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Daniel Wallen

Freelance Writer

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Last Updated on December 16, 2018

12 Simple Ways You Can Build A Positive Attitude

12 Simple Ways You Can Build A Positive Attitude

We all look for a better and happier life, but somehow we realize it’s our attitude that makes it hard to lead the life we want. How can we build a positive attitude? Grant Mathews has listed out the things (from the easiest to the hardest) we can do to cultivate this attitude on Quora:

1. Listen to good music.

Music definitely improves your mood, and it’s a really simple thing to do.

2. Don’t watch television passively.

Studies have shown that people who watch TV less are happier, which leads me to my next point…

3. Don’t do anything passively.

Whenever I do something, I like to ask myself if, at the end of the day, I would be content saying that I had spent time doing it. (This is why I block sites I find myself wasting too much time on. I enjoy them, but they’re just not worth it when I could be learning something new, or working on projects I care about.)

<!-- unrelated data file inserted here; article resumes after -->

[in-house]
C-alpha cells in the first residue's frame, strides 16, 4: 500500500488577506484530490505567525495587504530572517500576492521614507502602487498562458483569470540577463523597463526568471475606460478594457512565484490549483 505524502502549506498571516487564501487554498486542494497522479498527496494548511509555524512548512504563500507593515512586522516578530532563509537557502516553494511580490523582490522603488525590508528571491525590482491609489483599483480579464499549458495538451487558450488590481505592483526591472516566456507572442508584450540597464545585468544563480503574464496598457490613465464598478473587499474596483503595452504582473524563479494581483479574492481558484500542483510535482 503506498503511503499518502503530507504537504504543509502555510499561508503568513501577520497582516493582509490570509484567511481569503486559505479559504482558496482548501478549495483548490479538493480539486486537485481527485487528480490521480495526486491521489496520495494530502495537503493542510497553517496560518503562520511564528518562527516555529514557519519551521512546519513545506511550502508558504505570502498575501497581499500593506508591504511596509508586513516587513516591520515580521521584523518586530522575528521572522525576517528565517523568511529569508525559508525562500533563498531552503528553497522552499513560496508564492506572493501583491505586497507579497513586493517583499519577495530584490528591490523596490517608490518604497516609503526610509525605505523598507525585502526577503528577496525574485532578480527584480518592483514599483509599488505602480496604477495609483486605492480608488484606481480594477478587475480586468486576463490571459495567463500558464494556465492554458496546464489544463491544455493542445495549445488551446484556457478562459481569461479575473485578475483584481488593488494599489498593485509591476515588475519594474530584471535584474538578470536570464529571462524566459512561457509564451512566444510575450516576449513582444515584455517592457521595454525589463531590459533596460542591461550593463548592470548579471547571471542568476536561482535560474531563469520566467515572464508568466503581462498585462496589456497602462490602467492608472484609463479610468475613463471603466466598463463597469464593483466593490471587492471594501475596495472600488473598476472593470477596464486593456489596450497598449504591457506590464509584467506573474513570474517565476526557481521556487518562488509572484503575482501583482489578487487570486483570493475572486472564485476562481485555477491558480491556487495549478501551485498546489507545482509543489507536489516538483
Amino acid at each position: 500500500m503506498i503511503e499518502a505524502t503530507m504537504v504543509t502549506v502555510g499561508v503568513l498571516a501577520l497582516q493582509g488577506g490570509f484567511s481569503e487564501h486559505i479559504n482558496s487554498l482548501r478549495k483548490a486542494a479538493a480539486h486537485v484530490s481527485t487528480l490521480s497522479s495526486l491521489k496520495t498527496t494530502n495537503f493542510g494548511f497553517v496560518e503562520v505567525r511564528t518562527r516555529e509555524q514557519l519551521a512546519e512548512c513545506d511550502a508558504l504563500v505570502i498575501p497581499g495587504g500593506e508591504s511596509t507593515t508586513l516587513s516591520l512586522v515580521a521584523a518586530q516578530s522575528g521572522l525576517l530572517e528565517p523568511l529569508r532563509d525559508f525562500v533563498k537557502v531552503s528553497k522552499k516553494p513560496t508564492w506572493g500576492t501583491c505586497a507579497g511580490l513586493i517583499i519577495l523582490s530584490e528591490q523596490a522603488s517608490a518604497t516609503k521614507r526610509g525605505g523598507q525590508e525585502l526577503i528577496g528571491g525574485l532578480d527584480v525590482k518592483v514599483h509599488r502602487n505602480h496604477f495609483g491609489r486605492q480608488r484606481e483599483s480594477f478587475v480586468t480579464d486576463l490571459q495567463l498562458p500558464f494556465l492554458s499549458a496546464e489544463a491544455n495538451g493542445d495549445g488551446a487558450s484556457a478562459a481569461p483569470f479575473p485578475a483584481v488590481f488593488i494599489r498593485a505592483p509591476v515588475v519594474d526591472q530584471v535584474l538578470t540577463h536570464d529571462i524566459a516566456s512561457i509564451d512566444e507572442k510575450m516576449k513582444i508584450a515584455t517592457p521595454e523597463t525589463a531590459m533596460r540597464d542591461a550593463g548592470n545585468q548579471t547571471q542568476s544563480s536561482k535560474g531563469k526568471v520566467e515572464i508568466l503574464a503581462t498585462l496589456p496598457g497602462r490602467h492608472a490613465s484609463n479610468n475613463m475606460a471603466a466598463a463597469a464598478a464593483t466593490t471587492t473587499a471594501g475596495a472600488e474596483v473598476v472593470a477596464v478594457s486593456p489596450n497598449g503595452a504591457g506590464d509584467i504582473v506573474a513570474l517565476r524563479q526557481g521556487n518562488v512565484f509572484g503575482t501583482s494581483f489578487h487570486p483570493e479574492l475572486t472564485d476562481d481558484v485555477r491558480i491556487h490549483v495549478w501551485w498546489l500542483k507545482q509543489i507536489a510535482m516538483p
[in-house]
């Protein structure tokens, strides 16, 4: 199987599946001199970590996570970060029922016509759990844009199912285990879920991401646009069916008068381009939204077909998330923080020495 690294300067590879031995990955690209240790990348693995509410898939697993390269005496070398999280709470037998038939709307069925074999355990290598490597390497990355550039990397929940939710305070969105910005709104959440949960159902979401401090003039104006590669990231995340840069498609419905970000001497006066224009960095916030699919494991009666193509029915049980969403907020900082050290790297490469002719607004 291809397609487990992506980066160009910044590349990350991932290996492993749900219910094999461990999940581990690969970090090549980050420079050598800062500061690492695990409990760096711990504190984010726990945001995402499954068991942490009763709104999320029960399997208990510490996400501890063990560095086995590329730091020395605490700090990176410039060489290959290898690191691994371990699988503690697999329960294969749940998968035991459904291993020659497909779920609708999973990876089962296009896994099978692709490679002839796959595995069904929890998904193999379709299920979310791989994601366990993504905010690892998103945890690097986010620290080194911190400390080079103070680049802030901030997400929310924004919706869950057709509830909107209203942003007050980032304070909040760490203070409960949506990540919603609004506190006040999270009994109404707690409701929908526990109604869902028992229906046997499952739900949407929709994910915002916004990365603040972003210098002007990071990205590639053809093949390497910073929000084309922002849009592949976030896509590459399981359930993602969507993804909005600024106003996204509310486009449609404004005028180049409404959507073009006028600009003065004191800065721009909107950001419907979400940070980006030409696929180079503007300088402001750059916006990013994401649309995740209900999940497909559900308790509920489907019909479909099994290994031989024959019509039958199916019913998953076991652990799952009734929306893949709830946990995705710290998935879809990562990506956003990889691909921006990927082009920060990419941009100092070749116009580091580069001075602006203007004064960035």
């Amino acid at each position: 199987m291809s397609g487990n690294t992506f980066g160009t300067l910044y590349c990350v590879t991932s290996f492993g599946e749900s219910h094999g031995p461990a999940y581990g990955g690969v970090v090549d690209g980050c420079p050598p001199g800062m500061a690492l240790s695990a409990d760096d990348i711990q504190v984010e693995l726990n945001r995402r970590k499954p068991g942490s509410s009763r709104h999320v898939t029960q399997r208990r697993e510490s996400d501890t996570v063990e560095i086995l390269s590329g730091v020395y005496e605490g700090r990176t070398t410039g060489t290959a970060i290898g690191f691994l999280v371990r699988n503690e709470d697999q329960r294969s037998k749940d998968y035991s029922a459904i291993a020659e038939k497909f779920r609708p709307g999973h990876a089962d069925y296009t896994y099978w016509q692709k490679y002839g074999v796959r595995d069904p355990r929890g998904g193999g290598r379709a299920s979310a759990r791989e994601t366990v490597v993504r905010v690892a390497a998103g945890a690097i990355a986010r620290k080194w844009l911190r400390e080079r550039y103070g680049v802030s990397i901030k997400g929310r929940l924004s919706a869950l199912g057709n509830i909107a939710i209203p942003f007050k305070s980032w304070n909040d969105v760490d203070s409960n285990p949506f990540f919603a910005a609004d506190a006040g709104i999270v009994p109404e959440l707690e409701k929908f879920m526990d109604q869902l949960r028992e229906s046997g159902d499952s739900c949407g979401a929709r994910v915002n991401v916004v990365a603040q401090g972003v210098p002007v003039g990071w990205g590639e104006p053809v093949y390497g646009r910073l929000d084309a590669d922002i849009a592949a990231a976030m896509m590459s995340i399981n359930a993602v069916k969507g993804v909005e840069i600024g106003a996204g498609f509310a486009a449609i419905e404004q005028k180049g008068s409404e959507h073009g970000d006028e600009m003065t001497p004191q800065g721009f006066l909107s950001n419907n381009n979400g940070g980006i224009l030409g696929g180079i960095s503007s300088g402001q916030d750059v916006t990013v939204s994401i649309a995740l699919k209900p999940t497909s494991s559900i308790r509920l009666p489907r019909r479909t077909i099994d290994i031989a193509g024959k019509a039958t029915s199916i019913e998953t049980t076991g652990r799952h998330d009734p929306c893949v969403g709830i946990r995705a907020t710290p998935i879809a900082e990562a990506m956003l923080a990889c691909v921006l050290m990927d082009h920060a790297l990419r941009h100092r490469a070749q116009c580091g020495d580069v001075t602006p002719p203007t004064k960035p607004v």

Time is incredibly valuable.

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4. Be aware of negativity

A community that considers itself intelligent tends to be negativity because criticizing is seen as a signaling mechanism to indicate that you’re more intelligent than the person you corrected. This was irrationally frustrating for me – it’s one of those things you’ll stay up all night to think about.

5. Make time to be alone.

I initially said “take time just to be alone.” I changed it because if you don’t ensure you can take a break, you’ll surely be interrupted.